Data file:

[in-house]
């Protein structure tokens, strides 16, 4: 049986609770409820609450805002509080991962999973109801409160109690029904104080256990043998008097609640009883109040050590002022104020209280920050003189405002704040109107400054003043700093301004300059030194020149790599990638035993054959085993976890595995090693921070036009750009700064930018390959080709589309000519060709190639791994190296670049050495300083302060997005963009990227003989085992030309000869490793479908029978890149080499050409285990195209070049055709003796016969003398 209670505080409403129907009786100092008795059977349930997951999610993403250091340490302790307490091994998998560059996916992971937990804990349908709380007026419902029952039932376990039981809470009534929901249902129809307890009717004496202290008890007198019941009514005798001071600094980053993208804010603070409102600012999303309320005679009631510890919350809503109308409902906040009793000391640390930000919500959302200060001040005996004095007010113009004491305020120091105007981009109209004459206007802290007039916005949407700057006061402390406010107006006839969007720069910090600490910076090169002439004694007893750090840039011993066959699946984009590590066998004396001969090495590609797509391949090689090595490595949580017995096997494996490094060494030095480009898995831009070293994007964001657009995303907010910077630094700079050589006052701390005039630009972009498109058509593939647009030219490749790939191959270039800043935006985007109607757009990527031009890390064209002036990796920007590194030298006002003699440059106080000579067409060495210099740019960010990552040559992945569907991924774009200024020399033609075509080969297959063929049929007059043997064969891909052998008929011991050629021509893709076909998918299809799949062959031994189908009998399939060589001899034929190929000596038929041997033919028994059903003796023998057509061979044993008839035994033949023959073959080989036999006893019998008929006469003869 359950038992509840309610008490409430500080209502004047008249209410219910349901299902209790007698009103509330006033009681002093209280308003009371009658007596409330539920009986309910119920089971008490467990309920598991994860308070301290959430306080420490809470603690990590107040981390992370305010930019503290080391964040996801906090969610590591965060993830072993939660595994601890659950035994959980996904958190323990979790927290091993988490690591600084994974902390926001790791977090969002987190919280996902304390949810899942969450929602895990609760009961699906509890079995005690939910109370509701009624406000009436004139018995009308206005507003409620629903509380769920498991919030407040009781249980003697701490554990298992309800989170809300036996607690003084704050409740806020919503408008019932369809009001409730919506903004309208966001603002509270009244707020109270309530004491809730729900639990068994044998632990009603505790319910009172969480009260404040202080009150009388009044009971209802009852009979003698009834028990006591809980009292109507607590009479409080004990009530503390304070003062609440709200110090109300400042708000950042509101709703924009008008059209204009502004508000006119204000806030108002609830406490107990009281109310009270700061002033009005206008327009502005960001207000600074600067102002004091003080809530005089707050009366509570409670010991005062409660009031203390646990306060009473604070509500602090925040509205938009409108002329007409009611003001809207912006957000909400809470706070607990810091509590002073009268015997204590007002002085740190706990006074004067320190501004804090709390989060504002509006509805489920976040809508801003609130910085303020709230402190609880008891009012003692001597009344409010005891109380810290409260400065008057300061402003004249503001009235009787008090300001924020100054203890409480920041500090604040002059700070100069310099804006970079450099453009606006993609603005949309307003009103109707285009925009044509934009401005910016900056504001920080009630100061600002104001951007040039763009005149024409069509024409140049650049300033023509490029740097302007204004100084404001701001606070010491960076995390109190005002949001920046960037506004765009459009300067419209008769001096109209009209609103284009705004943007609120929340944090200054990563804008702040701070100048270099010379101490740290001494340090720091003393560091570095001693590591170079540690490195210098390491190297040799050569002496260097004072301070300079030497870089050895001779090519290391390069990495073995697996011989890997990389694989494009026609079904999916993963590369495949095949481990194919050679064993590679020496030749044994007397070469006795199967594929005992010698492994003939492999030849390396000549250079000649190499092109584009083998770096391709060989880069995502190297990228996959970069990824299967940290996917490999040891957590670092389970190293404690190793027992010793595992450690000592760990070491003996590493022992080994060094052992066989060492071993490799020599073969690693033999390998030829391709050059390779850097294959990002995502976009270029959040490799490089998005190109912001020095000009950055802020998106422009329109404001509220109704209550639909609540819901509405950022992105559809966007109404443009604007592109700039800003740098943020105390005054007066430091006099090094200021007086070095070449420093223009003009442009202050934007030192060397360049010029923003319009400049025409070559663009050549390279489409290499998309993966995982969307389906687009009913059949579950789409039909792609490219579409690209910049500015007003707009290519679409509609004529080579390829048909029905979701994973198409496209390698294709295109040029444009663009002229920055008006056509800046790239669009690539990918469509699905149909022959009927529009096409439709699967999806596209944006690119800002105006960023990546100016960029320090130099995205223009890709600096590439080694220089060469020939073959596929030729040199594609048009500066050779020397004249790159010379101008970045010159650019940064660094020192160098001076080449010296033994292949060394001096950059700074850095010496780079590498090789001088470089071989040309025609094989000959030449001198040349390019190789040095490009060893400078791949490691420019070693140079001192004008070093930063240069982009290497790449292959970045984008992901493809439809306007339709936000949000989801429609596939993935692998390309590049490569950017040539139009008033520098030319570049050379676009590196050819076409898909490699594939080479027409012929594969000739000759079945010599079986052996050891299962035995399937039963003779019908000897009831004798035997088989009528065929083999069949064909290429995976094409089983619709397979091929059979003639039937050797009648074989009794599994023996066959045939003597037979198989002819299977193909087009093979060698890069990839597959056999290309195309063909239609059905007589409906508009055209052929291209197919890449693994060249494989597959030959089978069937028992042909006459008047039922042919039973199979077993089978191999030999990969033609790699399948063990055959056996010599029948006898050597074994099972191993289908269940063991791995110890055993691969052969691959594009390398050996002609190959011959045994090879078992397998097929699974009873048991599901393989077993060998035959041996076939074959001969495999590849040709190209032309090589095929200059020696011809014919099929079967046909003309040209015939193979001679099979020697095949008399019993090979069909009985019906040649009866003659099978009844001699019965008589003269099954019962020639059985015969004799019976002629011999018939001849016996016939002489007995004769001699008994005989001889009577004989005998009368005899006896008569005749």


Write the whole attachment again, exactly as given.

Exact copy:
[in-house]
């Protein structure tokens, strides 16, 4: 049986609770409820609450805002509080991962999973109801409160109690029904104080256990043998008097609640009883109040050590002022104020209280920050003189405002704040109107400054003043700093301004300059030194020149790599990638035993054959085993976890595995090693921070036009750009700064930018390959080709589309000519060709190639791994190296670049050495300083302060997005963009990227003989085992030309000869490793479908029978890149080499050409285990195209070049055709003796016969003398 209670505080409403129907009786100092008795059977349930997951999610993403250091340490302790307490091994998998560059996916992971937990804990349908709380007026419902029952039932376990039981809470009534929901249902129809307890009717004496202290008890007198019941009514005798001071600094980053993208804010603070409102600012999303309320005679009631510890919350809503109308409902906040009793000391640390930000919500959302200060001040005996004095007010113009004491305020120091105007981009109209004459206007802290007039916005949407700057006061402390406010107006006839969007720069910090600490910076090169002439004694007893750090840039011993066959699946984009590590066998004396001969090495590609797509391949090689090595490595949580017995096997494996490094060494030095480009898995831009070293994007964001657009995303907010910077630094700079050589006052701390005039630009972009498109058509593939647009030219490749790939191959270039800043935006985007109607757009990527031009890390064209002036990796920007590194030298006002003699440059106080000579067409060495210099740019960010990552040559992945569907991924774009200024020399033609075509080969297959063929049929007059043997064969891909052998008929011991050629021509893709076909998918299809799949062959031994189908009998399939060589001899034929190929000596038929041997033919028994059903003796023998057509061979044993008839035994033949023959073959080989036999006893019998008929006469003869 359950038992509840309610008490409430500080209502004047008249209410219910349901299902209790007698009103509330006033009681002093209280308003009371009658007596409330539920009986309910119920089971008490467990309920598991994860308070301290959430306080420490809470603690990590107040981390992370305010930019503290080391964040996801906090969610590591965060993830072993939660595994601890659950035994959980996904958190323990979790927290091993988490690591600084994974902390926001790791977090969002987190919280996902304390949810899942969450929602895990609760009961699906509890079995005690939910109370509701009624406000009436004139018995009308206005507003409620629903509380769920498991919030407040009781249980003697701490554990298992309800989170809300036996607690003084704050409740806020919503408008019932369809009001409730919506903004309208966001603002509270009244707020109270309530004491809730729900639990068994044998632990009603505790319910009172969480009260404040202080009150009388009044009971209802009852009979003698009834028990006591809980009292109507607590009479409080004990009530503390304070003062609440709200110090109300400042708000950042509101709703924009008008059209204009502004508000006119204000806030108002609830406490107990009281109310009270700061002033009005206008327009502005960001207000600074600067102002004091003080809530005089707050009366509570409670010991005062409660009031203390646990306060009473604070509500602090925040509205938009409108002329007409009611003001809207912006957000909400809470706070607990810091509590002073009268015997204590007002002085740190706990006074004067320190501004804090709390989060504002509006509805489920976040809508801003609130910085303020709230402190609880008891009012003692001597009344409010005891109380810290409260400065008057300061402003004249503001009235009787008090300001924020100054203890409480920041500090604040002059700070100069310099804006970079450099453009606006993609603005949309307003009103109707285009925009044509934009401005910016900056504001920080009630100061600002104001951007040039763009005149024409069509024409140049650049300033023509490029740097302007204004100084404001701001606070010491960076995390109190005002949001920046960037506004765009459009300067419209008769001096109209009209609103284009705004943007609120929340944090200054990563804008702040701070100048270099010379101490740290001494340090720091003393560091570095001693590591170079540690490195210098390491190297040799050569002496260097004072301070300079030497870089050895001779090519290391390069990495073995697996011989890997990389694989494009026609079904999916993963590369495949095949481990194919050679064993590679020496030749044994007397070469006795199967594929005992010698492994003939492999030849390396000549250079000649190499092109584009083998770096391709060989880069995502190297990228996959970069990824299967940290996917490999040891957590670092389970190293404690190793027992010793595992450690000592760990070491003996590493022992080994060094052992066989060492071993490799020599073969690693033999390998030829391709050059390779850097294959990002995502976009270029959040490799490089998005190109912001020095000009950055802020998106422009329109404001509220109704209550639909609540819901509405950022992105559809966007109404443009604007592109700039800003740098943020105390005054007066430091006099090094200021007086070095070449420093223009003009442009202050934007030192060397360049010029923003319009400049025409070559663009050549390279489409290499998309993966995982969307389906687009009913059949579950789409039909792609490219579409690209910049500015007003707009290519679409509609004529080579390829048909029905979701994973198409496209390698294709295109040029444009663009002229920055008006056509800046790239669009690539990918469509699905149909022959009927529009096409439709699967999806596209944006690119800002105006960023990546100016960029320090130099995205223009890709600096590439080694220089060469020939073959596929030729040199594609048009500066050779020397004249790159010379101008970045010159650019940064660094020192160098001076080449010296033994292949060394001096950059700074850095010496780079590498090789001088470089071989040309025609094989000959030449001198040349390019190789040095490009060893400078791949490691420019070693140079001192004008070093930063240069982009290497790449292959970045984008992901493809439809306007339709936000949000989801429609596939993935692998390309590049490569950017040539139009008033520098030319570049050379676009590196050819076409898909490699594939080479027409012929594969000739000759079945010599079986052996050891299962035995399937039963003779019908000897009831004798035997088989009528065929083999069949064909290429995976094409089983619709397979091929059979003639039937050797009648074989009794599994023996066959045939003597037979198989002819299977193909087009093979060698890069990839597959056999290309195309063909239609059905007589409906508009055209052929291209197919890449693994060249494989597959030959089978069937028992042909006459008047039922042919039973199979077993089978191999030999990969033609790699399948063990055959056996010599029948006898050597074994099972191993289908269940063991791995110890055993691969052969691959594009390398050996002609190959011959045994090879078992397998097929699974009873048991599901393989077993060998035959041996076939074959001969495999590849040709190209032309090589095929200059020696011809014919099929079967046909003309040209015939193979001679099979020697095949008399019993090979069909009985019906040649009866003659099978009844001699019965008589003269099954019962020639059985015969004799019976002629011999018939001849016996016939002489007995004769001699008994005989001889009577004989005998009368005899006896008569005749």